My very first post at Viva El Birdos nearly two years ago focused on Carlos Martinez and how his 2015 season fared with other recent, age-23 starting pitchers in the National League. You probably already know this but he fared quite well. In 2016, Martinez didn’t take a huge step forward as a starter, but he turned in another above-average grade. That’s what I called it anyway at the end of the 2016 season when I basically did a “Part 2” of that first post, and compared Martinez’s two season in the books to other NL starters in their age-23 and 24 seasons.
Since this is the first post at Seat Cushion Night (first post of substance, at least), I’m going to start off the same way. Consider this “Part 3” of the series. And if you want to know why 1988 is used as the starting date, I don’t have that great of an answer other than that’s what I believe a half-earnest Sam Miller tabbed as the beginning of the modern era of baseball on an old episode of Effectively Wild. Makes sense. It covers the entire steroid era up to the present and it just cuts off 1987, an outlier year of high-octane offense relative to the rest of the 1980s.
So here we go. Using Baseball Reference’s Play Index (which might honestly be my favorite thing online – subscribe here) and also comparing notes from FanGraphs Leaderboards, I looked at the three combined years for starting pitchers in the NL going back to 1988 in their age-23, 24, and 25 seasons. With a set minimum of 400 innings pitched, I got a sample of 88 pitchers. Of the 88, here’s where Martinez ranks in the following categories:
- IP: 580 (26th)
- ERA: 3.24 (14th)
- ERA-: 80 (8th)
- FIP: 3.59 (27th)
- FIP-: 88 (24th)
- K%: 23.7% (10th)
- BB%: 8.4% (53rd)
- GB%: 54.0% (2nd)
- OPS: .675 (25th)
- bWAR: 12.3 (12th)
- fWAR: 10.1 (27th)
Carlos Martinez is no Clayton Kershaw (few are), who has a stranglehold on a lot of the categories outlines above, but Martinez rests comfortably in the top third of every notable category but for walks, which he lowered from 8.7 percent in 2016 to 8.3 percent this past season – a mark right in line with the NL average for starters in 2017. He’s also excelled at striking out batters and keeping the ball on the ground. Last season he was one of only three starting pitchers (min: 175 IP) with a strikeout rate above 25 percent and a ground ball rate above 50 percent, joining Luis Severino and Jimmy Nelson.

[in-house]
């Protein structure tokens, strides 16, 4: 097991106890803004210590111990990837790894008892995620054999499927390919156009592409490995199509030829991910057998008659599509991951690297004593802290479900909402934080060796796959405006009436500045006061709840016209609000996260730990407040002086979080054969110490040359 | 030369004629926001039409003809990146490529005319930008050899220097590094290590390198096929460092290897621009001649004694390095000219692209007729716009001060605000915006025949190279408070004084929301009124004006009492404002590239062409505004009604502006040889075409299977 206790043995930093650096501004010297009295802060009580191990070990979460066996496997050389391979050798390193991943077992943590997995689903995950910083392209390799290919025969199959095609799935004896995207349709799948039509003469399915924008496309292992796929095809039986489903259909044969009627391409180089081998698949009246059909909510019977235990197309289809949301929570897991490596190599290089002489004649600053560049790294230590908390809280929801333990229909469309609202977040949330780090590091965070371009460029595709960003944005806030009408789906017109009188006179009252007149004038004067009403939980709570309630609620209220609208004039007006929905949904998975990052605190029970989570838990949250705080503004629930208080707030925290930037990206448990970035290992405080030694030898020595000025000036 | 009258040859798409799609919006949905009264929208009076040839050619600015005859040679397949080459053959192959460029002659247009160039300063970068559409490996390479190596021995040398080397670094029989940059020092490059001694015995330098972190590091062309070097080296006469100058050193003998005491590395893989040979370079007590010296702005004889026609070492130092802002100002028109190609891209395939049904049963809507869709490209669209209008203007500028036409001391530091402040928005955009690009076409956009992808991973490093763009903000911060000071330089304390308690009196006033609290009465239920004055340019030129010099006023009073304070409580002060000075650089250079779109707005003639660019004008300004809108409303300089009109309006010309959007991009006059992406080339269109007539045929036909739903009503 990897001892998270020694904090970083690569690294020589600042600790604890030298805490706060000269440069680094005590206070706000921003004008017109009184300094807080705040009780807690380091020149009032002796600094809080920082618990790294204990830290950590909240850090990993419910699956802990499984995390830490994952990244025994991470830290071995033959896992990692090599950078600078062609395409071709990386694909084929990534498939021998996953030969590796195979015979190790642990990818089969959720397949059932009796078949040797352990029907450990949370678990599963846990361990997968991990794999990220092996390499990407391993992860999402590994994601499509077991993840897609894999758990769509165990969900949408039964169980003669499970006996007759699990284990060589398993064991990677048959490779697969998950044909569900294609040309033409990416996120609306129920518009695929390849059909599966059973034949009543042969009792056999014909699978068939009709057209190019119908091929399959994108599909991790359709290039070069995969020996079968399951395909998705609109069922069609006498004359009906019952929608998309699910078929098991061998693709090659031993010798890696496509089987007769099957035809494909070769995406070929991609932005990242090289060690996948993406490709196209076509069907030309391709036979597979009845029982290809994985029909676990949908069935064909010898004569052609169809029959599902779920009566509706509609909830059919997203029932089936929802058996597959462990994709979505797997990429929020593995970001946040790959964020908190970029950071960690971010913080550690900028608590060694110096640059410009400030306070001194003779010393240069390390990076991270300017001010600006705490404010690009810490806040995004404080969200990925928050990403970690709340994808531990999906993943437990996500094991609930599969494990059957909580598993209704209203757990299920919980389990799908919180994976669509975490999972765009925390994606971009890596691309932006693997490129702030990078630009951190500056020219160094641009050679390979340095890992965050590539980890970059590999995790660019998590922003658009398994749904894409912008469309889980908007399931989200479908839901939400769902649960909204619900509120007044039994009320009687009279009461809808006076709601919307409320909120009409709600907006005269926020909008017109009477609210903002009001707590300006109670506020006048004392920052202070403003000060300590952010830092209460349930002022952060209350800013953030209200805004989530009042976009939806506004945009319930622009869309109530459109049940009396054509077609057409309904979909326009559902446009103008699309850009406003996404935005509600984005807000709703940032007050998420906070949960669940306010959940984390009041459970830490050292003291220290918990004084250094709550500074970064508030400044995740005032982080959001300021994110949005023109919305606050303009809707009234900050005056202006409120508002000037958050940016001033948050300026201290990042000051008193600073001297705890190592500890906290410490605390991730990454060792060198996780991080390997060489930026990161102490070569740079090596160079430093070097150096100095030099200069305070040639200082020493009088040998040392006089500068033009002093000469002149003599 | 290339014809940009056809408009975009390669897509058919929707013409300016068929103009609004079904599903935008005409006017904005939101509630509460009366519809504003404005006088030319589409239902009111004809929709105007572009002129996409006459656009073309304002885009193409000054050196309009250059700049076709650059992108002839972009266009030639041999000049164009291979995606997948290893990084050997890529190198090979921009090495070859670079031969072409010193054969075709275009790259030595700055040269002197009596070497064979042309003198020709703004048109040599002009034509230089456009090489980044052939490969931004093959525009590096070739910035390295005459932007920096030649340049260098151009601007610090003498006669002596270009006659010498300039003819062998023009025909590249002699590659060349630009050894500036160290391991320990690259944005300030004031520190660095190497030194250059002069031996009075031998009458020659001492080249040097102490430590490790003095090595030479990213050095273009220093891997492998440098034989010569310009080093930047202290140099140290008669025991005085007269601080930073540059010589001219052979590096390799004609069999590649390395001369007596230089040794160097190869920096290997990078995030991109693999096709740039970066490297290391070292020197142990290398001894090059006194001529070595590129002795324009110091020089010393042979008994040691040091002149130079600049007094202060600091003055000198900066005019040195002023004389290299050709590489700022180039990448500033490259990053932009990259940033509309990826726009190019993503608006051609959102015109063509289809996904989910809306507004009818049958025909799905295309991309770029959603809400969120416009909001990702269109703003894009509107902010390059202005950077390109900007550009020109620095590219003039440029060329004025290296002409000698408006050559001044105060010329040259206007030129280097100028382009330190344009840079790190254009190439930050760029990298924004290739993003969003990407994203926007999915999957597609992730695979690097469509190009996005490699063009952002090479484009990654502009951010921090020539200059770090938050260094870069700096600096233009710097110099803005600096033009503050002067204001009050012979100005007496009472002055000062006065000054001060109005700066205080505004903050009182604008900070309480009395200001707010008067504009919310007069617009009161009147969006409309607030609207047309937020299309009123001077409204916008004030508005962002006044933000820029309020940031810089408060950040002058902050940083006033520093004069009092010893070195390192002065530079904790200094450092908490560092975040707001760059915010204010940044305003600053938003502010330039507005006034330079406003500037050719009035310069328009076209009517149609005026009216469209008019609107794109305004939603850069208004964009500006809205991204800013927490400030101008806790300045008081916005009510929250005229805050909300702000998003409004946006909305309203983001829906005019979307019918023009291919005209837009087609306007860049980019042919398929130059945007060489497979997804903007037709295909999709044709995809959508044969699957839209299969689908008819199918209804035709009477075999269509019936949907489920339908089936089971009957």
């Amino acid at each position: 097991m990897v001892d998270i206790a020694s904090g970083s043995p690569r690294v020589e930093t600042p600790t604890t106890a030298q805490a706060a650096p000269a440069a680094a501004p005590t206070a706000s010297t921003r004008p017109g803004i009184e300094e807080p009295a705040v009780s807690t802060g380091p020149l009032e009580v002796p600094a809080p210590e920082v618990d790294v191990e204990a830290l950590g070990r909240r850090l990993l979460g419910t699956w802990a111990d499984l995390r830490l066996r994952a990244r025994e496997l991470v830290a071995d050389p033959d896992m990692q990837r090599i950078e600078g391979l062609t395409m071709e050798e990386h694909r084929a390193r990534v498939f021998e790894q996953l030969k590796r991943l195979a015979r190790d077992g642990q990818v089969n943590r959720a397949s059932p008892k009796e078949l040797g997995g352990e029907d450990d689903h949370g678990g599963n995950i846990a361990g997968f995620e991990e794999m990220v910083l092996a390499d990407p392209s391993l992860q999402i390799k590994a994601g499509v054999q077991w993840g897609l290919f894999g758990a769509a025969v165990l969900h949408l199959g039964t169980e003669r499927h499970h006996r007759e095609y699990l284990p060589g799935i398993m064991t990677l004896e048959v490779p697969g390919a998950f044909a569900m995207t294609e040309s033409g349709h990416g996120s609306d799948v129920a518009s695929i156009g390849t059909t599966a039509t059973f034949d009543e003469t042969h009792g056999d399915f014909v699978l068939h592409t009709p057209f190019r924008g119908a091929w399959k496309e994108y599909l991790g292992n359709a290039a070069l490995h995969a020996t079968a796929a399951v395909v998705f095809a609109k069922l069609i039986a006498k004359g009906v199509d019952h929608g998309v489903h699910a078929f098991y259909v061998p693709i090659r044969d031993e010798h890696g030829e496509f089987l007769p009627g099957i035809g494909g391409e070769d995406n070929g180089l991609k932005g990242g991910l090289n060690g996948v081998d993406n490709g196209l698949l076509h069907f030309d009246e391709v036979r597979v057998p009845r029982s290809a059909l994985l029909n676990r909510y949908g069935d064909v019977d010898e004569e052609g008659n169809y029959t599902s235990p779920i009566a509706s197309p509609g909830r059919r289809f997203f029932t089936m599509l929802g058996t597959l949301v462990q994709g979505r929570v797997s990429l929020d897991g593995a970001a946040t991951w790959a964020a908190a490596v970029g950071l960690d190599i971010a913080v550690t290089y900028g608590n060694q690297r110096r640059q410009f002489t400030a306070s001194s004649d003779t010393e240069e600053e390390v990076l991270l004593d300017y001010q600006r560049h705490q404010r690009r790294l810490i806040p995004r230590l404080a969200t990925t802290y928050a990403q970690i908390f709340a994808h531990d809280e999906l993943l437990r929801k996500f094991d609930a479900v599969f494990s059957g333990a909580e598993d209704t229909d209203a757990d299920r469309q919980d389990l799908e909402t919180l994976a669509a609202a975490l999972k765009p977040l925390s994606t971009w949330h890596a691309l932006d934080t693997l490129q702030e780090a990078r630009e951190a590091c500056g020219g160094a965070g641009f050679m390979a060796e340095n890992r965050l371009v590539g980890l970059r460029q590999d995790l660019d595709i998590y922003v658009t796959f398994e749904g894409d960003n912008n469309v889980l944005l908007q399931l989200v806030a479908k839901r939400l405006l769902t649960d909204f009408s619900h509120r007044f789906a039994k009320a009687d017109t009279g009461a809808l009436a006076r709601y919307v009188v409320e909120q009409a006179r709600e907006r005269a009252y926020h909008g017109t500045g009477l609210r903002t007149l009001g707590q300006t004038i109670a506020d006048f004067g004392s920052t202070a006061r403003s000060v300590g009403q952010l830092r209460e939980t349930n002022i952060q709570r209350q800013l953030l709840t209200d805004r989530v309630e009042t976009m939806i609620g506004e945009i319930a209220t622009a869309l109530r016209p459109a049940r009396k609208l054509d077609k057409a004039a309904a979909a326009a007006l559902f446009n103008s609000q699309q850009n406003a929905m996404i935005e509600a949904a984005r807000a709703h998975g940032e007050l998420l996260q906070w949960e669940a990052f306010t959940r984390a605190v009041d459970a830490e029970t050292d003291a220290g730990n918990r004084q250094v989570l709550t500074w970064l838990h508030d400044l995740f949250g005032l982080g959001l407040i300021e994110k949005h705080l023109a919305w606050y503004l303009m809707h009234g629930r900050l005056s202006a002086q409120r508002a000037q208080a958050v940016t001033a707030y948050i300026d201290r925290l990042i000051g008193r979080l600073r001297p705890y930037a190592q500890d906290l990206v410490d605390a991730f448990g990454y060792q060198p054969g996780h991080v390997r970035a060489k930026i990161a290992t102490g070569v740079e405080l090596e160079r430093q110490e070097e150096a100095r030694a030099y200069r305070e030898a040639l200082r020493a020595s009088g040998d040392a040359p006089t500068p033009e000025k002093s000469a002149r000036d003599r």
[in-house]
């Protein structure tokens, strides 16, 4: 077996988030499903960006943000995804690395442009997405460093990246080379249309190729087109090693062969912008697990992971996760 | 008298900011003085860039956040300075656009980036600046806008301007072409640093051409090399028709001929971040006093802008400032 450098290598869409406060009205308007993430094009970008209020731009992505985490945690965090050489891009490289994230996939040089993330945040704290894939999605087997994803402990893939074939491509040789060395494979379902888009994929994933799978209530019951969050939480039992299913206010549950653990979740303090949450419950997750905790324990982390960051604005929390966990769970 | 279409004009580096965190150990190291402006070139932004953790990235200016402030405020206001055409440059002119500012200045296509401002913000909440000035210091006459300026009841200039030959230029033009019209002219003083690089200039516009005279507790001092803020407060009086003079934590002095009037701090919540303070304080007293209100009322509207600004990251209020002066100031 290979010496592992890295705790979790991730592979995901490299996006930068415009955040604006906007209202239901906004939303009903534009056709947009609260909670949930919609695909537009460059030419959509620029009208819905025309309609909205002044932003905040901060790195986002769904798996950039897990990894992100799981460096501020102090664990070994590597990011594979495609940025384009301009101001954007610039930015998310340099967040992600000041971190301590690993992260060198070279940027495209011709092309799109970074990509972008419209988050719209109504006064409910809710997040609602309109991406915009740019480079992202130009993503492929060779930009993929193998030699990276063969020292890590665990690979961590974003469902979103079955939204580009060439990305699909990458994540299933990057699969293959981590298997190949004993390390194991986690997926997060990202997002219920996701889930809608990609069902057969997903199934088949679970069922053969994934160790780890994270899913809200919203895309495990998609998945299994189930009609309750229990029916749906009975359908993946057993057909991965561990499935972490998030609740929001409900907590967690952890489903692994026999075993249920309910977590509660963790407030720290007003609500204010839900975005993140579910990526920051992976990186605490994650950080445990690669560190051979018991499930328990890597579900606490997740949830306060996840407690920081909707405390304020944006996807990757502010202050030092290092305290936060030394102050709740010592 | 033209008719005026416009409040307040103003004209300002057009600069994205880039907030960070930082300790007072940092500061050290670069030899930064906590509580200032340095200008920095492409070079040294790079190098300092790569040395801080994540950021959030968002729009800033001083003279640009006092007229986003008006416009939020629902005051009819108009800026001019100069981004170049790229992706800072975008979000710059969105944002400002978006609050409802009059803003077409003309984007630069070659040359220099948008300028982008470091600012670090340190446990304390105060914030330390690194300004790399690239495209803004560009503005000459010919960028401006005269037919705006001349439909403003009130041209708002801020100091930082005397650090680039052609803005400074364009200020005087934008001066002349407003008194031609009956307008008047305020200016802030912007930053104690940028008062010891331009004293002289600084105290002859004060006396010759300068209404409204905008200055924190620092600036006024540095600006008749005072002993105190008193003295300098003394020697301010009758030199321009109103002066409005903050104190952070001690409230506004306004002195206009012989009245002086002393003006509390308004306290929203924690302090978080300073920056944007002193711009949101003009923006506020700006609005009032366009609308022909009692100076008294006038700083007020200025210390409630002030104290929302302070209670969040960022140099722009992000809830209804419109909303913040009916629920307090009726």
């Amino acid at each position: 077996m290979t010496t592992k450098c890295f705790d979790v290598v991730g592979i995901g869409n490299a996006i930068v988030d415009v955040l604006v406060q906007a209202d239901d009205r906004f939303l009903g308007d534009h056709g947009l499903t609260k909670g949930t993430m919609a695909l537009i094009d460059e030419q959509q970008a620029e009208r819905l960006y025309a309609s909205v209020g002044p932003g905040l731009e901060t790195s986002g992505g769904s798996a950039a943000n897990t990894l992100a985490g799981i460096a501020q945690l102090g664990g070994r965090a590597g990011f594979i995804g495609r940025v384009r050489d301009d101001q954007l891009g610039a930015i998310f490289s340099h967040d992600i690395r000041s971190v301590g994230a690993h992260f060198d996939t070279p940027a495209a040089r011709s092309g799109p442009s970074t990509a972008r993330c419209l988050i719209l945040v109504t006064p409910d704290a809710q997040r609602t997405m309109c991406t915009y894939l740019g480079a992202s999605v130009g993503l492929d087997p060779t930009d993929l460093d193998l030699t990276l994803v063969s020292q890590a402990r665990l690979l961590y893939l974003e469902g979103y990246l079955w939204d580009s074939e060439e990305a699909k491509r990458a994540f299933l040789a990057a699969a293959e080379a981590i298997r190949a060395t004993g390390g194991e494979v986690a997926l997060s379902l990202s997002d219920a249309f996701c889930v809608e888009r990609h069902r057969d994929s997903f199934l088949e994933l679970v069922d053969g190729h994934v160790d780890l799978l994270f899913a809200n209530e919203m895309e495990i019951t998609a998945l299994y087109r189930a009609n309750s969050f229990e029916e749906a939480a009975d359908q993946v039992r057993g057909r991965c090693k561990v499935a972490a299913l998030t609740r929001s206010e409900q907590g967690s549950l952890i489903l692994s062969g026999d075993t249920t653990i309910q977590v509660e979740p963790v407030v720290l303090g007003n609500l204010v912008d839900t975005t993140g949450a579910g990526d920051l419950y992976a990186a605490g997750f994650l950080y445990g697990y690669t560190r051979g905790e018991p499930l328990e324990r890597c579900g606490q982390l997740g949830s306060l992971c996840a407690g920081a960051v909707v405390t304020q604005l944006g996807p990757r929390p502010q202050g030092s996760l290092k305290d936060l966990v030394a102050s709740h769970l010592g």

Also, here’s a screenshot from the Play Index of the first 20 of the 88 as ranked by bWAR:
As shown, Martinez is firmly embedded with some of the best young pitchers the NL has seen over the last 30 seasons. Martinez, of course, rates well in bWAR, which is calculated using more basic run prevention numbers, i.e., what actually happens on the field, and Martinez’s 3.24 ERA since 2015 is approximately a full run less than the NL average for starters during that span. fWAR is calculated with a “three true outcomes” FIP approach, but Martinez’s 3.59 FIP still outpaces the NL average for starters since 2015 which comes in around 4.20.
So what do we make of this? That depends on your outlook.
Personally, I think the most welcoming sign is that Martinez is proving himself a durable pitcher. He threw 205.0 innings in 2017, his first time eclipsing the 200 IP mark and second to only Jeff Samardzija (207.2) in the NL. Now, maybe he shouldn’t have thrown that many innings. Last month, Tyler Kinzy of Viva El Birdos made a pretty convincing case that Mike Matheny is too slow to yank starting pitchers. But be that as it may, Martinez’s durability is not a trivial thing since it’s not easy figuring out where the innings are going to come from in 2018 with Mike Leake gone, Lance Lynn likely heading elsewhere as a free agent, and an aging Adam Wainwright coming off his second straight sub-par season.
Whether Martinez is an “ace” probably depends on your definition. What should be clear though is that he’s the most valuable pitcher on the Cardinals’ staff, and from that standpoint he is an ace, or at least he’s our ace. And he’s been one of the better young starting pitchers in the NL over the last 30 seasons.